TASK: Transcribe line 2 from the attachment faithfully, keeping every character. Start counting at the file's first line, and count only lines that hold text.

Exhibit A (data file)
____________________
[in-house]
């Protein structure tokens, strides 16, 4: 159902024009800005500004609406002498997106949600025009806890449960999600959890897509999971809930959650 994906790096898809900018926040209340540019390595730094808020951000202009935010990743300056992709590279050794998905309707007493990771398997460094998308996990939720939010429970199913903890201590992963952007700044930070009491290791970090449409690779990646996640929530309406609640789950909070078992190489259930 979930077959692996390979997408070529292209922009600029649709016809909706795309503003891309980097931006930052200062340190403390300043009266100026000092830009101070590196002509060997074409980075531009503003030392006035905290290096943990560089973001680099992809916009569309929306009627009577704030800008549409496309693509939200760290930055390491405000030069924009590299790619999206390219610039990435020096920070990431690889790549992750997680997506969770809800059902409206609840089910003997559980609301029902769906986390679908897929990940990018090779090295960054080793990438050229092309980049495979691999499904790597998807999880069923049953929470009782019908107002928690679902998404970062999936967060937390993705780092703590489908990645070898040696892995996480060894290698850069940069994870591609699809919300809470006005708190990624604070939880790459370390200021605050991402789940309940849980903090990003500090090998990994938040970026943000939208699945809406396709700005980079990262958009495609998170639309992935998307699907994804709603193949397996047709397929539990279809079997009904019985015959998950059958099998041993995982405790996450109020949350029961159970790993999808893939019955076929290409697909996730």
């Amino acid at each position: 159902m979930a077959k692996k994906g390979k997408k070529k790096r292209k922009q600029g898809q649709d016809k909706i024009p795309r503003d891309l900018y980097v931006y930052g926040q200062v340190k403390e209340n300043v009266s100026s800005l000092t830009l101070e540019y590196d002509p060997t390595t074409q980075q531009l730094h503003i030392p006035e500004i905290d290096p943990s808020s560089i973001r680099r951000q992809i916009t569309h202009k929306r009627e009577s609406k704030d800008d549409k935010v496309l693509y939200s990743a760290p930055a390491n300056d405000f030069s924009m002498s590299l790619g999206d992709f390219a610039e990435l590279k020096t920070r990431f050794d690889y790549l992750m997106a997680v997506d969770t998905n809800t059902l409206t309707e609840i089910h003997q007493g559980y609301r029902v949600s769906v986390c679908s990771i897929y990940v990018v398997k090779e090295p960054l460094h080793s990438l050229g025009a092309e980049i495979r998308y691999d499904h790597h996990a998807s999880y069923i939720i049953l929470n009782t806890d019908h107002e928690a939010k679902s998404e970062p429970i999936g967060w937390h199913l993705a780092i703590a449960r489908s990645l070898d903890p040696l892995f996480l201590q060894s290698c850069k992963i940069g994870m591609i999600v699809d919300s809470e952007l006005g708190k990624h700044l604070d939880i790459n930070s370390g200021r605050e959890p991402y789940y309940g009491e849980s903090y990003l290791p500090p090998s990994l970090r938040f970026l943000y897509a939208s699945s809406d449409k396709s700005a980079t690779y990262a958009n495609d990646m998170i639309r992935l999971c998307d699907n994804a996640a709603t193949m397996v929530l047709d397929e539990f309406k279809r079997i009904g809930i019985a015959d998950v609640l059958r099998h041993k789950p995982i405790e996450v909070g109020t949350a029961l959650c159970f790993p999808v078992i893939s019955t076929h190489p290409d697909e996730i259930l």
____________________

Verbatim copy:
């Protein structure tokens, strides 16, 4: 159902024009800005500004609406002498997106949600025009806890449960999600959890897509999971809930959650 994906790096898809900018926040209340540019390595730094808020951000202009935010990743300056992709590279050794998905309707007493990771398997460094998308996990939720939010429970199913903890201590992963952007700044930070009491290791970090449409690779990646996640929530309406609640789950909070078992190489259930 979930077959692996390979997408070529292209922009600029649709016809909706795309503003891309980097931006930052200062340190403390300043009266100026000092830009101070590196002509060997074409980075531009503003030392006035905290290096943990560089973001680099992809916009569309929306009627009577704030800008549409496309693509939200760290930055390491405000030069924009590299790619999206390219610039990435020096920070990431690889790549992750997680997506969770809800059902409206609840089910003997559980609301029902769906986390679908897929990940990018090779090295960054080793990438050229092309980049495979691999499904790597998807999880069923049953929470009782019908107002928690679902998404970062999936967060937390993705780092703590489908990645070898040696892995996480060894290698850069940069994870591609699809919300809470006005708190990624604070939880790459370390200021605050991402789940309940849980903090990003500090090998990994938040970026943000939208699945809406396709700005980079990262958009495609998170639309992935998307699907994804709603193949397996047709397929539990279809079997009904019985015959998950059958099998041993995982405790996450109020949350029961159970790993999808893939019955076929290409697909996730």